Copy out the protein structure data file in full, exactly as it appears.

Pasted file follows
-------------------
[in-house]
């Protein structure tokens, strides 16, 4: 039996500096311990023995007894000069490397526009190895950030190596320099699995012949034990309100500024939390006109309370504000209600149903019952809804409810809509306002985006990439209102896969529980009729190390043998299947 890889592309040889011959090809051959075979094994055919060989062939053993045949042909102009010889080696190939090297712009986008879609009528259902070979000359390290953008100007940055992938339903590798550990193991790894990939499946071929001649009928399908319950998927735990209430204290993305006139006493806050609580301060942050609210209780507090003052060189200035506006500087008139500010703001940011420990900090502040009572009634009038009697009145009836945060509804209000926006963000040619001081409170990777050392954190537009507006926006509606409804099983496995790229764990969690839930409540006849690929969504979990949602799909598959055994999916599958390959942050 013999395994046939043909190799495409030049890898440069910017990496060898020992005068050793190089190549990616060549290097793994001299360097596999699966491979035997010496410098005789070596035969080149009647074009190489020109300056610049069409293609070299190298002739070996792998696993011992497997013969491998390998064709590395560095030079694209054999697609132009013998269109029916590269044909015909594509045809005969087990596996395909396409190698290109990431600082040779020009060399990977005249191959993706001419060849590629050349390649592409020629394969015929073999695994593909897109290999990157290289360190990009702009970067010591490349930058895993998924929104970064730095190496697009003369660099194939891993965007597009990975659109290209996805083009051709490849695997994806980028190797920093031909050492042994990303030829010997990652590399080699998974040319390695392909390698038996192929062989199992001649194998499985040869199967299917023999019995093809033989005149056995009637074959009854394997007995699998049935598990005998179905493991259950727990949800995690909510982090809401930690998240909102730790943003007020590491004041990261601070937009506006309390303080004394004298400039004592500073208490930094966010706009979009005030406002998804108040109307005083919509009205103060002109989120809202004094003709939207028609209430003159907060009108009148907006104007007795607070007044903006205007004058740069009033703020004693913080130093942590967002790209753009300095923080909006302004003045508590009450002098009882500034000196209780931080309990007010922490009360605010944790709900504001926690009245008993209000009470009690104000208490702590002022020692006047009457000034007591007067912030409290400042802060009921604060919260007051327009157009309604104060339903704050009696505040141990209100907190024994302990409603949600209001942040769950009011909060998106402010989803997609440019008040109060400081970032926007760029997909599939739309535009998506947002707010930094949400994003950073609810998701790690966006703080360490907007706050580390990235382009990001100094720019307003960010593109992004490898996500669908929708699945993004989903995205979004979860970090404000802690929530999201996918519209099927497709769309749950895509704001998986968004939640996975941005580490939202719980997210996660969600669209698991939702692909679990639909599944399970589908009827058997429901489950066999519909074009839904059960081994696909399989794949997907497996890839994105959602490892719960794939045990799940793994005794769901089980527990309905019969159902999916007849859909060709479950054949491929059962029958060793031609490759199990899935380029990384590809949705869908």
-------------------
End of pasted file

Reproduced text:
[in-house]
């Protein structure tokens, strides 16, 4: 039996500096311990023995007894000069490397526009190895950030190596320099699995012949034990309100500024939390006109309370504000209600149903019952809804409810809509306002985006990439209102896969529980009729190390043998299947 890889592309040889011959090809051959075979094994055919060989062939053993045949042909102009010889080696190939090297712009986008879609009528259902070979000359390290953008100007940055992938339903590798550990193991790894990939499946071929001649009928399908319950998927735990209430204290993305006139006493806050609580301060942050609210209780507090003052060189200035506006500087008139500010703001940011420990900090502040009572009634009038009697009145009836945060509804209000926006963000040619001081409170990777050392954190537009507006926006509606409804099983496995790229764990969690839930409540006849690929969504979990949602799909598959055994999916599958390959942050 013999395994046939043909190799495409030049890898440069910017990496060898020992005068050793190089190549990616060549290097793994001299360097596999699966491979035997010496410098005789070596035969080149009647074009190489020109300056610049069409293609070299190298002739070996792998696993011992497997013969491998390998064709590395560095030079694209054999697609132009013998269109029916590269044909015909594509045809005969087990596996395909396409190698290109990431600082040779020009060399990977005249191959993706001419060849590629050349390649592409020629394969015929073999695994593909897109290999990157290289360190990009702009970067010591490349930058895993998924929104970064730095190496697009003369660099194939891993965007597009990975659109290209996805083009051709490849695997994806980028190797920093031909050492042994990303030829010997990652590399080699998974040319390695392909390698038996192929062989199992001649194998499985040869199967299917023999019995093809033989005149056995009637074959009854394997007995699998049935598990005998179905493991259950727990949800995690909510982090809401930690998240909102730790943003007020590491004041990261601070937009506006309390303080004394004298400039004592500073208490930094966010706009979009005030406002998804108040109307005083919509009205103060002109989120809202004094003709939207028609209430003159907060009108009148907006104007007795607070007044903006205007004058740069009033703020004693913080130093942590967002790209753009300095923080909006302004003045508590009450002098009882500034000196209780931080309990007010922490009360605010944790709900504001926690009245008993209000009470009690104000208490702590002022020692006047009457000034007591007067912030409290400042802060009921604060919260007051327009157009309604104060339903704050009696505040141990209100907190024994302990409603949600209001942040769950009011909060998106402010989803997609440019008040109060400081970032926007760029997909599939739309535009998506947002707010930094949400994003950073609810998701790690966006703080360490907007706050580390990235382009990001100094720019307003960010593109992004490898996500669908929708699945993004989903995205979004979860970090404000802690929530999201996918519209099927497709769309749950895509704001998986968004939640996975941005580490939202719980997210996660969600669209698991939702692909679990639909599944399970589908009827058997429901489950066999519909074009839904059960081994696909399989794949997907497996890839994105959602490892719960794939045990799940793994005794769901089980527990309905019969159902999916007849859909060709479950054949491929059962029958060793031609490759199990899935380029990384590809949705869908």